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Course # Module 1
Principles of Small Craft Naval Architecture

Course # Module 1 Objectives

  1. Describe the design spiral
  2. Comprehend and discuss the basic laws of flotation and describe the basic physical laws which state how various propulsion systems work.
  3. Solve basic algebraic, geometric, and trigonometric problems after completing this math review.
  4. Discuss the meaning of a set of hull lines, calculate displacement using Simpsons Rule or the Trapezoidal Rule, locate the center of buoyancy of a hull, and compute wetted surface, and perform a weight study and locate a hull’s center of gravity.
  5. Discuss and apply the concepts involved regarding the nature of frictional, residual and wind resistance and be able to make recommendations to reduce resistance. Calculate righting arms and righting moments at any angle of heel, analyze stability curves, and comprehend the principles of trim and flotation.
  6. Create and prepare presentation drawings and proposals for new yachts.
  7. Use the required drafting instruments to properly draw lines, curves fair sweeps and other figures needed to draw working plans and apply what you have learned to draw an outboard-profile elevation and general-arrangement plan.
  8. Create and draw and fair a complete set of hull lines, prepare a table of offsets, and a set of hydrostatic calculations for a hull lines drawing.
  9. Obtain a passing grade on a series of written examinations demonstrating that the student attained the required knowledge in the subjects presented in this course and can apply the knowledge to correctly answer the questions and problems presented in the examinations. .

Course # Module 1 Goals

The overarching goals of this course are to enable students to:

  1. Analyze the meaning of a set of hull lines and to calculate the various physical characteristics that describe a boat.
  2. Discuss and break down the nature of frictional and residual resistance and be able to make recommendations to reduce resistance.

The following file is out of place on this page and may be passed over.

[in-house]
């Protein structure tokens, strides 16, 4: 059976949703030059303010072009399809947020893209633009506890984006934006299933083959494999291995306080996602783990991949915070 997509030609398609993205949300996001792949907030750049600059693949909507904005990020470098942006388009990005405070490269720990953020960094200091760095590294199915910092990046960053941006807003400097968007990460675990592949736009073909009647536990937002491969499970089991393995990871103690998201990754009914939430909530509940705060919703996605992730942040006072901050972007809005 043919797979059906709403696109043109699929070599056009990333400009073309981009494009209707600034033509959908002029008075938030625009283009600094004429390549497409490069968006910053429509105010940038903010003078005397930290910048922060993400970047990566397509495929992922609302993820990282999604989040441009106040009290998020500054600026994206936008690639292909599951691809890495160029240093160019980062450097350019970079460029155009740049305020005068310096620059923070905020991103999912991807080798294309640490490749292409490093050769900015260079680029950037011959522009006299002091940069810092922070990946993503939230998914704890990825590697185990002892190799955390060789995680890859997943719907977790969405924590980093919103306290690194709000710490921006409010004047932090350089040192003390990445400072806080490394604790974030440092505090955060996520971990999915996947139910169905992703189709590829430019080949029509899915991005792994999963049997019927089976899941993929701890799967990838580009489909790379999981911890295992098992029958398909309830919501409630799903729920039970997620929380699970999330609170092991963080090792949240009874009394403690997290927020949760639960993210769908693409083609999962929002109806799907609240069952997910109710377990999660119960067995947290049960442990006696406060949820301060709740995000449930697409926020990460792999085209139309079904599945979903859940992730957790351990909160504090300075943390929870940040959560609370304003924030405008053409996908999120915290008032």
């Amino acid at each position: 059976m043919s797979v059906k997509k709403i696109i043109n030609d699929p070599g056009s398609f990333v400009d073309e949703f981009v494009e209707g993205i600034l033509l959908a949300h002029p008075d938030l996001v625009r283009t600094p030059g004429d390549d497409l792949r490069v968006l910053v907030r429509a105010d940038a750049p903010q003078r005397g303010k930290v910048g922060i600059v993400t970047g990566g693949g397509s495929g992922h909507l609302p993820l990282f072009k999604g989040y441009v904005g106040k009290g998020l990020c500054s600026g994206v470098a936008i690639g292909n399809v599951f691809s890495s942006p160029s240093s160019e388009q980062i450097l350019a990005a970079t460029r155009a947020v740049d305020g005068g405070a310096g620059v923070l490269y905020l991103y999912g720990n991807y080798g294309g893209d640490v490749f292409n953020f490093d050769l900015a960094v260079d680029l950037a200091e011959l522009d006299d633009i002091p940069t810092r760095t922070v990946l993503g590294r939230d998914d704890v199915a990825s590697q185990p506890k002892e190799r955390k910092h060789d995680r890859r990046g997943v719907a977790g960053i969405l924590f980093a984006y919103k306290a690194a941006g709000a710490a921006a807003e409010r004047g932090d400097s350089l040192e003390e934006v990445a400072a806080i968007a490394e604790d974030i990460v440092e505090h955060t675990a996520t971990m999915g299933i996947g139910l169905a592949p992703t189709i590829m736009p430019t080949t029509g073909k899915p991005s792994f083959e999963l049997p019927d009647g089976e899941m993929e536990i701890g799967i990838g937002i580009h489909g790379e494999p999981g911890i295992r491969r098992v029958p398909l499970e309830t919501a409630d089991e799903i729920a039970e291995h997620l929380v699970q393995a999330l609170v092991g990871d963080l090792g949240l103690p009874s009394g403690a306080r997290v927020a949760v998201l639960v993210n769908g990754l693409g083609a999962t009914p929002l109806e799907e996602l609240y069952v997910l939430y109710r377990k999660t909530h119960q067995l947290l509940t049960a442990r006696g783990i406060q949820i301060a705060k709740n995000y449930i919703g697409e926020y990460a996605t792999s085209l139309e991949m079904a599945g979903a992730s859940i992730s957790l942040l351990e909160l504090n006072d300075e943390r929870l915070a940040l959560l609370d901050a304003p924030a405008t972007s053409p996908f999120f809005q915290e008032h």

3. Describe the mechanisms involved in transverse metacentric stability and dynamic stability and acquire a comprehension of the principles trim and flotation.
  4. Develop the skills required for manual marine drafting.
  5. Draw and fair a complete set of hull lines
  6. Obtain a passing grade on a series of written examinations demonstrating that the student attained the required knowledge in the subjects presented in this course and can apply it to correctly answering exam questions and problems

This course prepares the student to work as an apprentice to yacht and boat designers with production boat building companies or at firms engaged in private practice while continuing his/her studies. It is the prerequisite to course # Module 2.

Course # Module 1 Syllabus
LESSON 1: Introduction to Yacht Design

  1. The Growth of Recreational Boating and the Designers Place in the Industry
  2. The Yacht Designer and the Design Process
  3. Basic Laws of Flotation
  4. Basic Laws of Propulsion
  5. Propulsion Methods
  6. Preliminary Sketching
  7. Drawing Examples

LESSON 2: Basic Mathematics (Review)

  1. Introduction
  2. Fractions
  3. Percentage, Ratio, & Proportion
  4. Systems of Measurement
  5. Measuring Instruments
  6. Elements of Algebra
  7. Elements of Geometry
  8. Essentials of Trigonometry